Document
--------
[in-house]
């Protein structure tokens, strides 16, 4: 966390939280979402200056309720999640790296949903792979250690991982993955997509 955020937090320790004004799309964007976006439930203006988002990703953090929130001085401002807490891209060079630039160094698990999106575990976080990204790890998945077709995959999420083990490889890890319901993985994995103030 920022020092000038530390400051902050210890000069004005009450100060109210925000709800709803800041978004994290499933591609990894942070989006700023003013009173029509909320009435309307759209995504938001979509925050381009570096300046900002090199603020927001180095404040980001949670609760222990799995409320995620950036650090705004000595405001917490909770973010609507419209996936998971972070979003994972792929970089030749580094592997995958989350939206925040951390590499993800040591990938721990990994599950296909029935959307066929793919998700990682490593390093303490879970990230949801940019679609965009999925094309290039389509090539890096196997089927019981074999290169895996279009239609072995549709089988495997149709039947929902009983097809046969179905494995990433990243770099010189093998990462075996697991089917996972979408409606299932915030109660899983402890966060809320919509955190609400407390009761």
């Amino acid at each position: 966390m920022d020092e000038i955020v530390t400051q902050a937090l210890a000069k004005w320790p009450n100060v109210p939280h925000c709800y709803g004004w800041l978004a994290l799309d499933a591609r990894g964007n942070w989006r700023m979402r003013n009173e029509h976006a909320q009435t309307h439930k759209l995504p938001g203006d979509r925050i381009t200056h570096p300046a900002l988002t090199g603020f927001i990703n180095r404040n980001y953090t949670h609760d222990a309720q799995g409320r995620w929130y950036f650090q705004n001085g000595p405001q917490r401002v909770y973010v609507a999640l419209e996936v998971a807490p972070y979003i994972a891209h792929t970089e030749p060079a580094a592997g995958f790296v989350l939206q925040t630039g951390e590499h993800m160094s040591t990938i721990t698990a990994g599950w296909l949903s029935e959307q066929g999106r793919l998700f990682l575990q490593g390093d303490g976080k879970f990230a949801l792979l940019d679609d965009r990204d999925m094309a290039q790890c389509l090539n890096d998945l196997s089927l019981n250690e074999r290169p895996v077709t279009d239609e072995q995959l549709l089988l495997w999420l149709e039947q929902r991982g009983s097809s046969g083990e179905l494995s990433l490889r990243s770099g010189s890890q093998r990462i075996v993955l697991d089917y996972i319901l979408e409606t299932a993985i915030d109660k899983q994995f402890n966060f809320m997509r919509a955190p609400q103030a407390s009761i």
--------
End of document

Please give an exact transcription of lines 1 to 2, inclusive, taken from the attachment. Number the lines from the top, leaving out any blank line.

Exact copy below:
[in-house]
């Protein structure tokens, strides 16, 4: 966390939280979402200056309720999640790296949903792979250690991982993955997509 955020937090320790004004799309964007976006439930203006988002990703953090929130001085401002807490891209060079630039160094698990999106575990976080990204790890998945077709995959999420083990490889890890319901993985994995103030 920022020092000038530390400051902050210890000069004005009450100060109210925000709800709803800041978004994290499933591609990894942070989006700023003013009173029509909320009435309307759209995504938001979509925050381009570096300046900002090199603020927001180095404040980001949670609760222990799995409320995620950036650090705004000595405001917490909770973010609507419209996936998971972070979003994972792929970089030749580094592997995958989350939206925040951390590499993800040591990938721990990994599950296909029935959307066929793919998700990682490593390093303490879970990230949801940019679609965009999925094309290039389509090539890096196997089927019981074999290169895996279009239609072995549709089988495997149709039947929902009983097809046969179905494995990433990243770099010189093998990462075996697991089917996972979408409606299932915030109660899983402890966060809320919509955190609400407390009761």